You’re an Imposter. That’s right, you’re a fraud. Everything that you’ve ever achieved is down to dumb luck. You’ve blagged your way to where you are. How come nobody else has noticed except you? You’ve conned them all. Sound familiar? If you’re suffering from imposter syndrome you’re in good company. Research suggests 70% of us will experience the phenomena at some stage in our lives. Look around you, is it really true that everyone else is smarter than you? Perhaps they’re shiftily looking sideways in your direction and wondering the exact same thing? But how to get rid of that constant fear that you’re so fake? Imposter syndrome & how to beat it.
Sacrifice Syndrome: The Cycle Of Wellbeing Deprivation
Sacrifice Syndrome. The cycle whereby leaders are caught in a corrosive pattern of workplace behaviours; working late, skipping lunch, catching up on weekends….the list is endless. The result? Dissonant leadership, bleeding into the rest of your organisation causing stress and burnout.
Mindfulness? Pah. You don’t have time to sit around doing nothing. Or maybe you’ve read the research and you’re sold on the idea of mindfulness but you just can’t find the time. You’re not alone, this is something that we hear frequently at Positive Change Guru. So what can you do to make mindfulness part of your day? We’ve put together six painless but powerful practices to kick start your Mindfulness journey. We show you how to start where you are, adding mindfulness into your day with just a few minor tweaks.
You’re working on a project and desperately need to concentrate. At that exact same moment a colleague decides that they need to ask you something. They interrupt. It’s urgent – for them, but not for you. Try as you might to politely signal that you’re busy, they’re not for budging. Your flow, your task and your patience have been mightily tested. How do you deal with colleagues unable or unwilling to decipher your subtle (and not so subtle) “Can’t you see I’m busy?” cues. Fanfare. Meet the ‘FlowLight’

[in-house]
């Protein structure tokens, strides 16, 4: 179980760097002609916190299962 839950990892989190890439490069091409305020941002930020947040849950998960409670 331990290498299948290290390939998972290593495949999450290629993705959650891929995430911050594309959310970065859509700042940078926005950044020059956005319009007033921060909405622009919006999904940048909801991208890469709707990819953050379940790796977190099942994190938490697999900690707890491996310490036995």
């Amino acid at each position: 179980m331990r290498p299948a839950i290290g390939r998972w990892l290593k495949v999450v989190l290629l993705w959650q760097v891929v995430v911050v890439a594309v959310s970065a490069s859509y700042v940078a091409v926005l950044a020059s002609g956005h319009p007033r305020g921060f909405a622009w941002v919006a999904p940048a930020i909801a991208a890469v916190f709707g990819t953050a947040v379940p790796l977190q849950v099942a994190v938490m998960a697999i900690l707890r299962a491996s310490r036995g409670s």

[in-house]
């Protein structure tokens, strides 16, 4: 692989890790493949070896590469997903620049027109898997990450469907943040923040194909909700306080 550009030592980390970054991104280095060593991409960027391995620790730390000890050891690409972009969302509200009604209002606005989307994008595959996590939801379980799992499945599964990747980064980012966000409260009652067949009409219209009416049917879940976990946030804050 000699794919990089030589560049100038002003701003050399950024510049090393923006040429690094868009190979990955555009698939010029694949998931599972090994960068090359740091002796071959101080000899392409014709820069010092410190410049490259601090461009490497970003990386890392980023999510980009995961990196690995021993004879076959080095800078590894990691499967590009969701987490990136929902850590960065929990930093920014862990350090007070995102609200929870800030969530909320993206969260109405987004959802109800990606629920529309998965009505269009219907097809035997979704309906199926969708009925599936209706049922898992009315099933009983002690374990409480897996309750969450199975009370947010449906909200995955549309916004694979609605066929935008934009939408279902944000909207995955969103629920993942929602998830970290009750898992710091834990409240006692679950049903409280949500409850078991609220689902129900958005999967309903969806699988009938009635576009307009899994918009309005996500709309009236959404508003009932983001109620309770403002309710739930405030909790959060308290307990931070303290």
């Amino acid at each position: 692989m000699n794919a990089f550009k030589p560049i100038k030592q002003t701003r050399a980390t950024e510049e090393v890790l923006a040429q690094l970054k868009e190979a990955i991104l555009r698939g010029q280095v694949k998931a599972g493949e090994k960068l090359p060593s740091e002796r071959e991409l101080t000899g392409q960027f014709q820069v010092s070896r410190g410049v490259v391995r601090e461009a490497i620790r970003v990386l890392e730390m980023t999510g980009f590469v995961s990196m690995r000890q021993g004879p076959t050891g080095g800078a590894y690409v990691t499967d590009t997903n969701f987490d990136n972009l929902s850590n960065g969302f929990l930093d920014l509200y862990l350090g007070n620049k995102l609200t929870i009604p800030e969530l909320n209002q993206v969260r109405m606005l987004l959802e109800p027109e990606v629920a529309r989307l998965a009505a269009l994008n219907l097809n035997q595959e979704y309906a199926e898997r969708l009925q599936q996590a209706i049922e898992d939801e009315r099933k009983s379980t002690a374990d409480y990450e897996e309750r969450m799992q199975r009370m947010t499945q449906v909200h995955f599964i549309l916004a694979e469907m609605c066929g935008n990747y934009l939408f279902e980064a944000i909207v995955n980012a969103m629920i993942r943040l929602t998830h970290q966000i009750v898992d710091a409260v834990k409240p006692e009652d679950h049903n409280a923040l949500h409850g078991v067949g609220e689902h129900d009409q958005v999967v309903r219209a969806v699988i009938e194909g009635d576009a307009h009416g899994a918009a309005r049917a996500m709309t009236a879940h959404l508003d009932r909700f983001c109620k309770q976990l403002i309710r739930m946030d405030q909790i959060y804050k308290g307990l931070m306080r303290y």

Using words to increase wellbeing? Writing for wellbeing as a method of reducing workplace stress? We bring you the lowdown. The latest estimates from the HSE Labour Force Survey shows the total number of work related stress, depression and anxiety in 2015/16 was 488,000 cases with a staggering 224,000 new cases. The cause cited? Workload, tight deadlines and poor management. An increasingly stressful corporate environment means that employees are feeling stretched across all sectors. But where do words fit in this corporate conundrum and how can you use them in your anti-stress arsenal?
A growing body of research has demonstrated the power of words upon wellbeing. Yes, writing is fun but is also has a meditative effect upon our stressed minds. Let’s take a look at the science:
Writing has been linked to a whole host of health benefits;
“Expressive writing influences attention and habituation to stressful stimuli and to negative emotions and … it may influence restructuring of cognitions related to stressors and stress responses.” (Lepore et al, 2002, p.114)